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The casual aesthetic is not casual

The opinions expressed in this article are the writer’s own and do not reflect the views of Her Campus.

Recently, more and more users of social media, specifically photo posting apps such as Instagram, have been using their accounts to publish more unposed, less filtered pictures.  This trend was established as a means to push back against the toxic pressure that surrounds posting and having to display a perfect life for the world to see.  However, this “casual” posting is anything but casual.  

A recent compliment I received in regards to my personal Instagram account was how “genuine” I seemed, and how much my feed fits my character.  At first I appreciated that statement – the affirming “yes, you do seem like a cool person online.”  However, after reflecting for a few days, I realized how this “genuine” version of myself was not actually genuine.  Nobody actually sees me going through my camera roll, deleting all of the unflattering pictures of myself just to find a singular photo that passed the social media check.  One photo of hundreds, only to receive some virtual validation through likes and comments.  I have to perfect my online facade to ensure that my followers perceive me in a certain image – as the happy but hot, cute but creative, social but sentimental, girl.  

This pseudo reality where the pretty parts of real life are posted in a photo dump is an attempt to show that the individual does not care.  In this day and age, the concept of appearing unproblematic or easygoing seems to be two of the most desired personality traits to exemplify on social media.  This is a subtle manner to adhere to the “one of the boys” persona, rather than appearing to be too high maintenance *cough cough* – internalized misogyny.  High maintenance in society is almost synonymous with feminine, and therefore will be treated as a subpar trait.

Yet this notion of casual Instagram is still to prove something to followers – an ideal to live up to.  Posting should theoretically be a place to share refreshing, fun photos, yet in practice it is a means to be “different from the other girls” and somehow stand out from the crowd and feed of filtered images.  Instead of being obvious that the user tends to their social media account, they do it in more subtle ways as an “even more conscious way of trying to be effortless,” as UW freshman Grace Buckman states.

Both are curated aesthetics; casual Instagram just appears more authentic.  It is still an attempt to achieve a specific aesthetic.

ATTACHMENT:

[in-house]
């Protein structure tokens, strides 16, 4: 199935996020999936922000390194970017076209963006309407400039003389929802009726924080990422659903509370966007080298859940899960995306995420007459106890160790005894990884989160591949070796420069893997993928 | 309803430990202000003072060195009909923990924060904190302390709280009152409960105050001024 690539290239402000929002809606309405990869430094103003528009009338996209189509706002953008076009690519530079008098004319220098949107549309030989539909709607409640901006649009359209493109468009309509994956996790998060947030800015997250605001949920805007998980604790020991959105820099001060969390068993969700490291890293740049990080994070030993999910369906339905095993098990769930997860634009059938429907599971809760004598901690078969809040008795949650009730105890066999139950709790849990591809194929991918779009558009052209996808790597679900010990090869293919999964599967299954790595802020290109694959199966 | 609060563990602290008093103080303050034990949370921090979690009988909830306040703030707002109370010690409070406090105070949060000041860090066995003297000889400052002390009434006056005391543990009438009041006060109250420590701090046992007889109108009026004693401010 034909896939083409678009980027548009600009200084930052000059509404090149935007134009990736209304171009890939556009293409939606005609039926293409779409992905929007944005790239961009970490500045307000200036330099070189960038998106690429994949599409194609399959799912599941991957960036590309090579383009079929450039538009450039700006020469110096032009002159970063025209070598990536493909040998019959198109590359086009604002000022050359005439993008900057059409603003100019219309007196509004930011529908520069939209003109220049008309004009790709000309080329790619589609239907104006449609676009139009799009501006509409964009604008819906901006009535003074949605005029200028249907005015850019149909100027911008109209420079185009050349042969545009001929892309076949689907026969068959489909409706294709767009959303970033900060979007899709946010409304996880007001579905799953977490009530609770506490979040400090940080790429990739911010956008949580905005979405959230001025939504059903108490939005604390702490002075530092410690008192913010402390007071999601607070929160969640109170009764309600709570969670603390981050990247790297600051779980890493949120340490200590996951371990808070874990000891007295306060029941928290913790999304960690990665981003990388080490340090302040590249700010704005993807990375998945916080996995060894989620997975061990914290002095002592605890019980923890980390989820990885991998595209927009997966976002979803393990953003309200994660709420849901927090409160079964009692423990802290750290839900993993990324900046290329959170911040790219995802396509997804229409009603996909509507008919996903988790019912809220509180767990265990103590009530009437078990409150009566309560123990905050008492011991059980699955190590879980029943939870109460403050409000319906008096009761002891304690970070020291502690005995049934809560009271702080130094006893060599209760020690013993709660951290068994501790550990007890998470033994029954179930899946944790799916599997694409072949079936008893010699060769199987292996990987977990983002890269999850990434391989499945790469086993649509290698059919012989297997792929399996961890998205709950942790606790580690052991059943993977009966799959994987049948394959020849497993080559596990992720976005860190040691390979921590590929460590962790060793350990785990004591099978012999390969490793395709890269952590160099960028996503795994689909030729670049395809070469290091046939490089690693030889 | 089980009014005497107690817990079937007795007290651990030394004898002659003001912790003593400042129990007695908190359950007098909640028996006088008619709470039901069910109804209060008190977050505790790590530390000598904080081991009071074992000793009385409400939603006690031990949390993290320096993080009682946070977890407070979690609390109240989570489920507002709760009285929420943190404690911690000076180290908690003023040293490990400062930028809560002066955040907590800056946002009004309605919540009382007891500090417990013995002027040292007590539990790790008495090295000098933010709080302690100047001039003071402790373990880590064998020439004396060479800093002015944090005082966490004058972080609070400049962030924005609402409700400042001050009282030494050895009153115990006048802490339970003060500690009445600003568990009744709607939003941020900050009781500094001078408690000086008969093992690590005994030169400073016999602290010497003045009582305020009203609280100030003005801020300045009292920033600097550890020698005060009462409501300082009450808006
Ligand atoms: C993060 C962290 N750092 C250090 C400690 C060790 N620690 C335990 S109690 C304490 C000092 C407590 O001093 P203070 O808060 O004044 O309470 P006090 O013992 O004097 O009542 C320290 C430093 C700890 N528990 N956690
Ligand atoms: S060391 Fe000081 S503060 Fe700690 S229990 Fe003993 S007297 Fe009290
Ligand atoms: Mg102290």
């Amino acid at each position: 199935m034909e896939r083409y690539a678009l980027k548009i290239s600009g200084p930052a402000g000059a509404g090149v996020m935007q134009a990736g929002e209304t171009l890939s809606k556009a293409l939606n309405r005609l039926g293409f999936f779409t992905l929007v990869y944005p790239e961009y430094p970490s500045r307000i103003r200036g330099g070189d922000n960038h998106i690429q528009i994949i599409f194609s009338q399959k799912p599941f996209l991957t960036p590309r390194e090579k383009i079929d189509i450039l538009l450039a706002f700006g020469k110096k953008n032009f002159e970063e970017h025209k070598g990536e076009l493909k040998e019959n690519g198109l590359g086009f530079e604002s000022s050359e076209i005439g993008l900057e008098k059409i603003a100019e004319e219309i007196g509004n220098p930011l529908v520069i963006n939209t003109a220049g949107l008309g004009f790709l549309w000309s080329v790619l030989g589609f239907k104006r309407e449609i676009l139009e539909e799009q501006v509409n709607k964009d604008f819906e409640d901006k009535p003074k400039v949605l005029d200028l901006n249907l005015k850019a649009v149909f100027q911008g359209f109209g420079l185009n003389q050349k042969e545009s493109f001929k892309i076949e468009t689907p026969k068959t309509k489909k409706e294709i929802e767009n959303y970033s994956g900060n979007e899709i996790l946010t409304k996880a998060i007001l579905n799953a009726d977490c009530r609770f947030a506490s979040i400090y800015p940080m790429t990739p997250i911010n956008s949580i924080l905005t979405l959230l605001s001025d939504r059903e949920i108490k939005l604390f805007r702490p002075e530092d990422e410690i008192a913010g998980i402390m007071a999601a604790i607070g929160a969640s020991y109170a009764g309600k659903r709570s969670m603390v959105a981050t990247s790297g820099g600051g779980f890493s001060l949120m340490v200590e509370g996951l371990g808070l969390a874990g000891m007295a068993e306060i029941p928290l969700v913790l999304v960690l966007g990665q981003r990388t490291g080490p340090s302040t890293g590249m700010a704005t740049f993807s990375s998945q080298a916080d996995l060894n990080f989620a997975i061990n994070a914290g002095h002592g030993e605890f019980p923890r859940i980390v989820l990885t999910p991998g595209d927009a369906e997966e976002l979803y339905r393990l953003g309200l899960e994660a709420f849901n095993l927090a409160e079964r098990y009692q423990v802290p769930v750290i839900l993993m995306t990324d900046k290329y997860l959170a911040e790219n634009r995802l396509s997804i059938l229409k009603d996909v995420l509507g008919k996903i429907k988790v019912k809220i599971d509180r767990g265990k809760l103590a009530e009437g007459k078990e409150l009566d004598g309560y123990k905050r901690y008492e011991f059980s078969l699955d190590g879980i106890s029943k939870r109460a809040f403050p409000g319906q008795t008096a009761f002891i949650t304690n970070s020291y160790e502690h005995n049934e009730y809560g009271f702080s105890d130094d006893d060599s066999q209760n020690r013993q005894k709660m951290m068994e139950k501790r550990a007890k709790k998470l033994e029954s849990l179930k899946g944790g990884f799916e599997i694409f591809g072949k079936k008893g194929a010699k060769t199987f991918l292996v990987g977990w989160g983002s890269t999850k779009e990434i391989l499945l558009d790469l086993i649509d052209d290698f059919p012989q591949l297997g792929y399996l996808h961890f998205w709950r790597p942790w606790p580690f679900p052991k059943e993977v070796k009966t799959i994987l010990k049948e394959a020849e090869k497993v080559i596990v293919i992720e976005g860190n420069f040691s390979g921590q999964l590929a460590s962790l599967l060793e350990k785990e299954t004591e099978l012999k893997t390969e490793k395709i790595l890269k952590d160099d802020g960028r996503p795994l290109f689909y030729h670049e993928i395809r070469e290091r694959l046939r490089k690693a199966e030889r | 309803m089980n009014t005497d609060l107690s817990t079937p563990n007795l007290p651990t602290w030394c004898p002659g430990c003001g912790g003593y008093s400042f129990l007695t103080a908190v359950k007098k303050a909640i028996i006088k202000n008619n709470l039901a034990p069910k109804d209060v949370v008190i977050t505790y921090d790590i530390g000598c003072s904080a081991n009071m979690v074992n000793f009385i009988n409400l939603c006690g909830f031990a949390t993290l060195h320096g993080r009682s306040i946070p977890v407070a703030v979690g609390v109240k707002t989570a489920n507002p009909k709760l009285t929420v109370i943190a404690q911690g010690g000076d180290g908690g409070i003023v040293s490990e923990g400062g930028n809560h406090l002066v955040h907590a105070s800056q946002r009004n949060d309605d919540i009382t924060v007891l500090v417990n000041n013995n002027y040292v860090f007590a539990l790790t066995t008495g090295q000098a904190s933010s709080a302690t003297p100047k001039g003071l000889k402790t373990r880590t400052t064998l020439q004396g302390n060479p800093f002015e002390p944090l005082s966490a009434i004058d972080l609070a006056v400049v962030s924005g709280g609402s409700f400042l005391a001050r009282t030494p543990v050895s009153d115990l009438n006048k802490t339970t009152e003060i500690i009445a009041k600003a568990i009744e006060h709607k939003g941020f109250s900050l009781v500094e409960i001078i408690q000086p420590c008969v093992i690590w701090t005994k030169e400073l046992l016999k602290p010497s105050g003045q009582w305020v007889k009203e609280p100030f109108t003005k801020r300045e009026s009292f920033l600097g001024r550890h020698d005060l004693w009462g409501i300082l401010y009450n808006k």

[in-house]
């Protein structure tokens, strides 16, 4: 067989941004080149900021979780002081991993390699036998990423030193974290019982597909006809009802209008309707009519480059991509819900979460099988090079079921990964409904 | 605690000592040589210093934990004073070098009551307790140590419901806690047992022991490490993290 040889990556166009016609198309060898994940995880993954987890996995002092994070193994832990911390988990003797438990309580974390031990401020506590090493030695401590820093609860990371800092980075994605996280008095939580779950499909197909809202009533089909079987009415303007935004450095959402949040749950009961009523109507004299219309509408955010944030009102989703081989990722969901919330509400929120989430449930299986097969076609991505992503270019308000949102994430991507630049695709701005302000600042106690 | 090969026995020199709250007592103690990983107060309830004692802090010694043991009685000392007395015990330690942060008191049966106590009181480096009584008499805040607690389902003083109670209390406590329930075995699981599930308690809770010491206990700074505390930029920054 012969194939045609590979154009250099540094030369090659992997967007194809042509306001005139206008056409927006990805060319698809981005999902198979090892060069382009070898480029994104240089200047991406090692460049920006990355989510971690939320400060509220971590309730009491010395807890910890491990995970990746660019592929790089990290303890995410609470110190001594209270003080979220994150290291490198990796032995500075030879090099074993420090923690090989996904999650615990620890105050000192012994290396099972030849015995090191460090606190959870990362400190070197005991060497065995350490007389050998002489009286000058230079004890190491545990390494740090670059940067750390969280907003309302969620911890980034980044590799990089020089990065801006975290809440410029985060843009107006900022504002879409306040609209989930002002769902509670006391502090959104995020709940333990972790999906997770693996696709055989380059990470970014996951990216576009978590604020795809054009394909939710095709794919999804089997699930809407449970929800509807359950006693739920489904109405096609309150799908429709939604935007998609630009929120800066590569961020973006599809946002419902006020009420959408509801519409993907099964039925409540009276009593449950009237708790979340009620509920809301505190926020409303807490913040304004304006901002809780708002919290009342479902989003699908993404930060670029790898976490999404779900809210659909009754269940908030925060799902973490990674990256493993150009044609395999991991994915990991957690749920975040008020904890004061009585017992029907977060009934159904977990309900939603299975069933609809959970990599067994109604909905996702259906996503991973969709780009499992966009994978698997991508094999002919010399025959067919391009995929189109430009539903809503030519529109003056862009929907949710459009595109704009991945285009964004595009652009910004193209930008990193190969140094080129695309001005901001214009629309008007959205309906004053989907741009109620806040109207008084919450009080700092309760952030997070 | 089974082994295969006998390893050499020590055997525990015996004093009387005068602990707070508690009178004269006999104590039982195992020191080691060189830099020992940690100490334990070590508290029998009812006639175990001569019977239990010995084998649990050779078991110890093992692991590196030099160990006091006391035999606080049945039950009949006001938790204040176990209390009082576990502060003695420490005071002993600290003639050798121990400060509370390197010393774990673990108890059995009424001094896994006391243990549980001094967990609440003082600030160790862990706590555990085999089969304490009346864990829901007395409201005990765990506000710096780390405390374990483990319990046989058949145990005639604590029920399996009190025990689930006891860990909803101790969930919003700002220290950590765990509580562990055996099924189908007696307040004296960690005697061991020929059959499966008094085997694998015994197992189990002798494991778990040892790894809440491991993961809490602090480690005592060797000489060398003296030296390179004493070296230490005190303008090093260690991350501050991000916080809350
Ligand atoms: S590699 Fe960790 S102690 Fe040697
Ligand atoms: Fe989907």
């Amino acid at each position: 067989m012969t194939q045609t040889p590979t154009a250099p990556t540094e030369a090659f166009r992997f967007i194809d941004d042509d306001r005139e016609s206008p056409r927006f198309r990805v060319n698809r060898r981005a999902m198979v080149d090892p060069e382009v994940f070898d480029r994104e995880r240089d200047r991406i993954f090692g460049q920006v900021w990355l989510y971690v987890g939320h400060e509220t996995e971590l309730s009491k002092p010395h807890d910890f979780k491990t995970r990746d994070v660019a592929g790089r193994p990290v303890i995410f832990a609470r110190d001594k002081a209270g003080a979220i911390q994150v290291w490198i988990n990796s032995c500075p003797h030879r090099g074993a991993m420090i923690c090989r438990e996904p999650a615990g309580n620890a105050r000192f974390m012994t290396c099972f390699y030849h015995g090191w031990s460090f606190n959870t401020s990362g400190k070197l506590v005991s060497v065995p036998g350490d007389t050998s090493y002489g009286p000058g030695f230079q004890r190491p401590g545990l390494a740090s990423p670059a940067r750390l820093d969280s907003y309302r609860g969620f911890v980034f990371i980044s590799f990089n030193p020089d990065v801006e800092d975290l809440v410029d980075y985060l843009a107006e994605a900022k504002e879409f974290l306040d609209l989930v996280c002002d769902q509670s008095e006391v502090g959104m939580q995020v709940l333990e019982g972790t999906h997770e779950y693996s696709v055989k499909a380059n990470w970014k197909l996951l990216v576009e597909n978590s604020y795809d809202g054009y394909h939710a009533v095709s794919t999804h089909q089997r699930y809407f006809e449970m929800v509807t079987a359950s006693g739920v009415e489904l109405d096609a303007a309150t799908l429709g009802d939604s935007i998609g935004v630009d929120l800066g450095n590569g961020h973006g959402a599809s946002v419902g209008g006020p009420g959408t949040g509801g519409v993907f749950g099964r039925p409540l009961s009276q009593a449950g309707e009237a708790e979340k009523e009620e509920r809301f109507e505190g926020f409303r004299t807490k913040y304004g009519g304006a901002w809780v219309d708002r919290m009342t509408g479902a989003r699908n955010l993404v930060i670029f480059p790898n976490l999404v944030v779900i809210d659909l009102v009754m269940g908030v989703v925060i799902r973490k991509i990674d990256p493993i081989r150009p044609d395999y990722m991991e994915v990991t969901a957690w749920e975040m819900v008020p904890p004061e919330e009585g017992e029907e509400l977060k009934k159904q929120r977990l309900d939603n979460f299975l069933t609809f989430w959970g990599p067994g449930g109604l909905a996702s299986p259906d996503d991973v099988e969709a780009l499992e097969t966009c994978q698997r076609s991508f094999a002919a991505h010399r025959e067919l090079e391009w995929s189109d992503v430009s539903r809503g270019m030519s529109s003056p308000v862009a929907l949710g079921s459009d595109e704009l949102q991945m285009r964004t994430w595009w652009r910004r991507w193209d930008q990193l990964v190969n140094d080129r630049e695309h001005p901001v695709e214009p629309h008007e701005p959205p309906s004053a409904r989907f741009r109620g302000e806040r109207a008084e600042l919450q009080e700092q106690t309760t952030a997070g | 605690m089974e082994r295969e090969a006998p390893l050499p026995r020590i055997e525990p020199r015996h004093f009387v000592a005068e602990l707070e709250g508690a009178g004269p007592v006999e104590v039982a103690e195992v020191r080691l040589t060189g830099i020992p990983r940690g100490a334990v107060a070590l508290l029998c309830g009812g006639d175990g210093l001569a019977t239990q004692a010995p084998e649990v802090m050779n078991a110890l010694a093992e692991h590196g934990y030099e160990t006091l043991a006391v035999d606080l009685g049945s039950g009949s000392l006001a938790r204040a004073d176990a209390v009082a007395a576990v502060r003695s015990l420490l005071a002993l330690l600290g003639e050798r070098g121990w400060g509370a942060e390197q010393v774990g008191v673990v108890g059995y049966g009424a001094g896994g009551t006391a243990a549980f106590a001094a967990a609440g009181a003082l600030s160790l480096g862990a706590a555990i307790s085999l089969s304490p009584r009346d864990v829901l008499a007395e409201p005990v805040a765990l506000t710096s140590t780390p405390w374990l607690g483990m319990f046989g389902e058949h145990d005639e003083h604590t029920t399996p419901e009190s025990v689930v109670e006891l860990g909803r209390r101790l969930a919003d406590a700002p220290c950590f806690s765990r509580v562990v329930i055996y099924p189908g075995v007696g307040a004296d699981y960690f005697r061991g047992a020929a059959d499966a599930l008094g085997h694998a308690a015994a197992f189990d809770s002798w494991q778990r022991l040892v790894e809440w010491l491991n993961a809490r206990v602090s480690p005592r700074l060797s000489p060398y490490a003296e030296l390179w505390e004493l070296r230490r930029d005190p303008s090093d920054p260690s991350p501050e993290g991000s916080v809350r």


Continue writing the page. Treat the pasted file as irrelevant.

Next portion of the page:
And no matter what anyone does, Instagram users will almost always be shunned for their feed.  Too filtered?  She’s fake.  Too much skin?  A sl*t.  Too casual?  Trying too hard to be quirky.  These kinds of comments are limitless.

Side note – understand how it is implied that the social media user here identifies as female.  This further alludes to the underlying misogyny that is concerned with posting on Instagram because no one is questioning the aesthetic of any male-identifying individual’s feed.  Nonetheless, this discussion about social media and feminism is for another article.    

The solution?  Well, to me, there seems to be none.  No matter what we do, the digital age has ingrained in our minds that we need to create a guise to be liked by followers whom we probably do not think twice about.  Why do I care about the opinions of my mutuals from middle school who still follow me?  But for whatever reason, I do care.  Society has edified that appearance on social media is the end all be all for our purpose in life – to show the happy moments whether or not we are truly happy, but we give the impression of being so. 

However, I think to create a healthy relationship with social media, users who struggle with curating their feeds should accept that everyone else’s feeds are also curated in their own distinct ways.  

So, yes, my feed is heavily cared for.  I realize that I subconsciously attempt to achieve a carefree, “girl next door” aesthetic in order to execute my ideal perception for others to have.  I do want to seem like the cool girl everyone should be discerning for me to be online.  I put a lot of time and effort into my Instagram, making sure I am laughing or smiling or being somewhat genuine.  And, then I edit the photos to be vibrant so other people can remember me on Instagram.  Yes, I do care.  

At the end of the day, we cannot change Instagram or the culture that surrounds this app.  But we can understand that our entire feed is curated, and as long as we are satisfied with our own choices without adhering to the toxicity of social media, then that’s all that matters.

Maggie O'Brien

Washington '25

Maggie is a freshman at the University of Washington from San Francisco, California. She plans on studying Public Health for Nutritional Sciences, and doubling minoring in American Sign Language and Data Science. Maggie has been working for Trader Joe's for three years and has just recently become a tour guide for UW. She is super excited to get started on this new project as a writer for Her Campus, and be able to share her writing pieces with other like-minded women!
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